The histomorphology of the normal liver reflects its many physiological functions. Residual hematopoiesis may be present in the liver of young rodents, and hepatodiaphragmatic nodules protruding into the diaphragm may occur during liver growth early in development. Documenting these changes may be important in studies that include dosing during gestation and early development. Varying degrees of glycogen storage within hepatocytes will be present in histological sections obtained at different times throughout the day (for examples, see Liver, Hepatocyte – Glycogen Accumulation). As rats and mice age, spontaneous occurrence of foci of cellular alteration (see Liver – Focus) and increased nuclear ploidy (see Liver, Hepatocyte – Karyomegaly) are normal aging changes. Since some of these changes may be exacerbated by treatment, resulting in increased multiplicity or decreased latency, they are usually diagnosed when above a threshold level or when there is an apparent treatment-related increase or decrease in their occurrence.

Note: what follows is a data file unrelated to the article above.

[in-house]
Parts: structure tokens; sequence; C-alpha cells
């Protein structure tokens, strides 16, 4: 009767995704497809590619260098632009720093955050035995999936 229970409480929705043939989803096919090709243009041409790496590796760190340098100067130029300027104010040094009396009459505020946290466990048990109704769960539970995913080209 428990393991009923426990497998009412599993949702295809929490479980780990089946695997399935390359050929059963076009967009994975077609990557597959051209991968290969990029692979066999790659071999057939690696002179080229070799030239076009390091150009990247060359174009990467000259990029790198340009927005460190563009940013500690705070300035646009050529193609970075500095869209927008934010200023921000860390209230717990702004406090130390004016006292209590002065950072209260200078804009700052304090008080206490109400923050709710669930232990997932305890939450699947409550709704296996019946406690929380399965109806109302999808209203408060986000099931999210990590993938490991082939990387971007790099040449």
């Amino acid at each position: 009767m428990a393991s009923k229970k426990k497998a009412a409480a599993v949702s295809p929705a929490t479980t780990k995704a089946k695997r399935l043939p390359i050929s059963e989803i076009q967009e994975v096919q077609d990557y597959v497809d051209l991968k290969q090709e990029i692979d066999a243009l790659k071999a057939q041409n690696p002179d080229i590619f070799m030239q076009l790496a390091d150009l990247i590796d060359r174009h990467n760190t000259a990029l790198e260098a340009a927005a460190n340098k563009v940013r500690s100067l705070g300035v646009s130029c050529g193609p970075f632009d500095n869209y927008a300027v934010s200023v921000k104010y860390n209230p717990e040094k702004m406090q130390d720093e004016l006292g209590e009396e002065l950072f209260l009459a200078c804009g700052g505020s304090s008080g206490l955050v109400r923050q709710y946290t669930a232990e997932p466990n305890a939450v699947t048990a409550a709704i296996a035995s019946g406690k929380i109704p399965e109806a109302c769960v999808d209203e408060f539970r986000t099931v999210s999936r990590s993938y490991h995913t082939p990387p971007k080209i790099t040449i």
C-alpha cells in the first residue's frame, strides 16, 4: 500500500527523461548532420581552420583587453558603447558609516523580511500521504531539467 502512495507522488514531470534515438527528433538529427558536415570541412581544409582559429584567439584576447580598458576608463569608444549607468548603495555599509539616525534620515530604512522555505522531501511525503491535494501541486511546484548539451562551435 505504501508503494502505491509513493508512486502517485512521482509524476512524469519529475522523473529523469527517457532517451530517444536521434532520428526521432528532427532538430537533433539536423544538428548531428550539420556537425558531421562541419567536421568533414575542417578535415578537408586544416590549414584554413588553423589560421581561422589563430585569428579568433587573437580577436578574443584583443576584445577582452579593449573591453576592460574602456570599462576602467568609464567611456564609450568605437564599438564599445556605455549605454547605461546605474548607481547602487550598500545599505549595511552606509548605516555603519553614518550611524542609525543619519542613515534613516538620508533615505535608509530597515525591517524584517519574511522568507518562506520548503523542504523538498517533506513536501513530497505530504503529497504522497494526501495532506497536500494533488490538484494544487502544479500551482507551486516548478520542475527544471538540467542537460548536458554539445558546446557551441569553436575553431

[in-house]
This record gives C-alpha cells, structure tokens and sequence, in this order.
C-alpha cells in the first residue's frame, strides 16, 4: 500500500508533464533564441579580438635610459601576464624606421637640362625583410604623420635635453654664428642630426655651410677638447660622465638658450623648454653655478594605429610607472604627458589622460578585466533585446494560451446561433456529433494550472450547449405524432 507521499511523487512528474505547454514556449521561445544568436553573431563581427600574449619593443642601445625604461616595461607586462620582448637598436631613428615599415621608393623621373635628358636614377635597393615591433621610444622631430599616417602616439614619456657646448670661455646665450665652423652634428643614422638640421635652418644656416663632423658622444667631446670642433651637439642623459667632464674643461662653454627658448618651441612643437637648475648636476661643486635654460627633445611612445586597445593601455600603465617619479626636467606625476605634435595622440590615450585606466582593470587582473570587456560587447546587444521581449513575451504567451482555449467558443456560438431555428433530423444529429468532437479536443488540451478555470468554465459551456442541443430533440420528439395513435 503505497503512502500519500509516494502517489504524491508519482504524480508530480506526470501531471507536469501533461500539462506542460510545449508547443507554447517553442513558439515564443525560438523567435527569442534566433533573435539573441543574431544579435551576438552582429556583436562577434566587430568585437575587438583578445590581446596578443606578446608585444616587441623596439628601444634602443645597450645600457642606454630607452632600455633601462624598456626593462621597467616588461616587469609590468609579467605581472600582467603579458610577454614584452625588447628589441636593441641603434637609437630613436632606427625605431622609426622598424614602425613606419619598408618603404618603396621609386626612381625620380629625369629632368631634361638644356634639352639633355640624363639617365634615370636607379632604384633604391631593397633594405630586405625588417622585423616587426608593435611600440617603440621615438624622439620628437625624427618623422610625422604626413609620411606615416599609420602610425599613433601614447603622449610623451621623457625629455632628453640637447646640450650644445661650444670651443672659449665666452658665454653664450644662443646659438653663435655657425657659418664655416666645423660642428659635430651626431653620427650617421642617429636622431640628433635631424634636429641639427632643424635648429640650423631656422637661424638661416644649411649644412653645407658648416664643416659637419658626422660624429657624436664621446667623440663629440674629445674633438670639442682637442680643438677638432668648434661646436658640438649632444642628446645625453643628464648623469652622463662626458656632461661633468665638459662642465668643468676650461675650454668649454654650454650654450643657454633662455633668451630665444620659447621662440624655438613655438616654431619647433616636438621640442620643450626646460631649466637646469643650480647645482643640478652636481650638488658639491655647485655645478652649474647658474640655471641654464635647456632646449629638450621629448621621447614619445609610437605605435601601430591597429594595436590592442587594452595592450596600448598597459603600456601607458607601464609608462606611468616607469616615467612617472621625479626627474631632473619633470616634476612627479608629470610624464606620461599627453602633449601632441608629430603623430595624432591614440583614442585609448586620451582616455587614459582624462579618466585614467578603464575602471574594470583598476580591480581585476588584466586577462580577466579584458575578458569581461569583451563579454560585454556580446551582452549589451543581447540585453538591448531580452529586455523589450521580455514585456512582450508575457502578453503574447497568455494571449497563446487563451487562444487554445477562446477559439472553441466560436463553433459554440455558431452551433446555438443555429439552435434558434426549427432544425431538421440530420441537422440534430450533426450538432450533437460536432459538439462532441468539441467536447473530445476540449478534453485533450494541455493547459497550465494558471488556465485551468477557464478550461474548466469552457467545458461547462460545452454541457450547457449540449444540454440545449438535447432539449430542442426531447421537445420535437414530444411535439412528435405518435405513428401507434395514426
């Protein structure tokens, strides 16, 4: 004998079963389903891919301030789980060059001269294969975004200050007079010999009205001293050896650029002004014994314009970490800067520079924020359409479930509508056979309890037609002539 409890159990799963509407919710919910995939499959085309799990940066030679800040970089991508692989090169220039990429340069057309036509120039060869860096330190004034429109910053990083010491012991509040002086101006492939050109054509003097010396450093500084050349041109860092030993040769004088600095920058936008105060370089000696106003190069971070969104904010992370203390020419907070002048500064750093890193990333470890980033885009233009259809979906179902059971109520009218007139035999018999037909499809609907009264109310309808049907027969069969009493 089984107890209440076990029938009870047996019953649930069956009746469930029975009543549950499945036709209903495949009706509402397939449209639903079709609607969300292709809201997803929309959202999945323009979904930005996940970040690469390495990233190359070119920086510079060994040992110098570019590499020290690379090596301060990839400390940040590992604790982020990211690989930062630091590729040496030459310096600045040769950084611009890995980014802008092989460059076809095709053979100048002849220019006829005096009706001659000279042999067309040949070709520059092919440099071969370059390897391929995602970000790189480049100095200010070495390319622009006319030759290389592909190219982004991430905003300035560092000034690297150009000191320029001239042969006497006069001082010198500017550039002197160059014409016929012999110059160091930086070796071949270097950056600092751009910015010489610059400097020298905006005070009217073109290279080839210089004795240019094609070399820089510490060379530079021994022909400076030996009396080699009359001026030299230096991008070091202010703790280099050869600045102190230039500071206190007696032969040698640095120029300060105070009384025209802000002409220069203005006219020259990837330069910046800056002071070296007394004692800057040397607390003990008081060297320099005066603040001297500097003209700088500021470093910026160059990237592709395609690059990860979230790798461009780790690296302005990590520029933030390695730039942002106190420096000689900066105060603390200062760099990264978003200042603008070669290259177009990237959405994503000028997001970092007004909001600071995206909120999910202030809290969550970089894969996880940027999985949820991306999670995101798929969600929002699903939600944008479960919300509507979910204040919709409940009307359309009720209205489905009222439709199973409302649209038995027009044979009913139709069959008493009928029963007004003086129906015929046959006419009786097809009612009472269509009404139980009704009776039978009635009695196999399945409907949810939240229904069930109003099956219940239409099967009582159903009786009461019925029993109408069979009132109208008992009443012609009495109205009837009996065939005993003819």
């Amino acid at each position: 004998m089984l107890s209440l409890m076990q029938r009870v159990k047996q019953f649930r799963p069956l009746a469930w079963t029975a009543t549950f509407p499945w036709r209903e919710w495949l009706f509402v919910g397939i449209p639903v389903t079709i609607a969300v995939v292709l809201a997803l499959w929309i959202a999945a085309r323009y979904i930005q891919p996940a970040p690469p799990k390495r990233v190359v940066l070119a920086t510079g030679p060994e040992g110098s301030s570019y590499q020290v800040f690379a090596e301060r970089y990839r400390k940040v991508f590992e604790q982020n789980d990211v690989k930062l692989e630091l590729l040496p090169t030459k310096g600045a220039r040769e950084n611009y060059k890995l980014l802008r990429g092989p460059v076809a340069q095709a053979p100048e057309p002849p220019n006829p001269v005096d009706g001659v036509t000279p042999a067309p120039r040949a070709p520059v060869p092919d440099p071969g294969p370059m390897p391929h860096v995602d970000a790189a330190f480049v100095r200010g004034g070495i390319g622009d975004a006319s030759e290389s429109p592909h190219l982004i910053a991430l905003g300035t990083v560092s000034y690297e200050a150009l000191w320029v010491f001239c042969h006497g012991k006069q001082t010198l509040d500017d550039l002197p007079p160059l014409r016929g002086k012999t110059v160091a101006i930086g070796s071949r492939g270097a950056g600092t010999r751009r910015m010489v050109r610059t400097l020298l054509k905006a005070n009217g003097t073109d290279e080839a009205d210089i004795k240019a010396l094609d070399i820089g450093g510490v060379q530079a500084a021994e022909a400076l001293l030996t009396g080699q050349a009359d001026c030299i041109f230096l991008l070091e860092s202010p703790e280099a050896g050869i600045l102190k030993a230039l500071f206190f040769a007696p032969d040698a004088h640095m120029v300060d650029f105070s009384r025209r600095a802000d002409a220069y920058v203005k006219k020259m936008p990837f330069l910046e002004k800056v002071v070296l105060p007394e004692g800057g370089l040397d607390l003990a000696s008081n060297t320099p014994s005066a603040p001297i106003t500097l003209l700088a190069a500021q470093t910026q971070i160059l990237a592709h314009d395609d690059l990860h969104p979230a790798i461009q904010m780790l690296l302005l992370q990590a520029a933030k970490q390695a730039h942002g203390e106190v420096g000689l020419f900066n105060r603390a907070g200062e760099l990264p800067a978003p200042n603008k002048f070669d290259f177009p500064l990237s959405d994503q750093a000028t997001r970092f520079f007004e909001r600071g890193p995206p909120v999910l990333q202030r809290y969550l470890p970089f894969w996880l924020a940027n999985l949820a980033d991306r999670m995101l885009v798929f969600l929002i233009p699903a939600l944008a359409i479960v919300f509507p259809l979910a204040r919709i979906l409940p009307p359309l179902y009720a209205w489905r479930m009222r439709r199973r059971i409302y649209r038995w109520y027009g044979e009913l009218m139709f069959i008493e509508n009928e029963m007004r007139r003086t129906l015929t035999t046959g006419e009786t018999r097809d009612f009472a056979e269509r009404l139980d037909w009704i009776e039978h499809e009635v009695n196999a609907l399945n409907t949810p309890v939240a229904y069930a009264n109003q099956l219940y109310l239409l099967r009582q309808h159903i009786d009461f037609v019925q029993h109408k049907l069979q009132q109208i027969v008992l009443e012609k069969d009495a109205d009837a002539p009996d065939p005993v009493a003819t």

Unique artifacts specific to the liver are rare. Figure 1 and Figure 2 represent examples of the impression of a tissue cassette that squeezed down on the unfixed liver, leaving the cassette impression on the natural surface of the liver that became permanent during fixation. Figure 3 is a prominent example of postmortem vacuolation that can occur in rats that are not completely exsanguinated or are anoxic at necropsy (for details, see Li et al. Toxicol Pathol 2003;31:682–688; Sykes et al. Toxicol Appl Pharmacol 1976;36:31-39). Figure 4 and Figure 5 are examples of hematoxylin crystallizing out within hepatocytes during routine staining with unfiltered hematoxylin staining solution.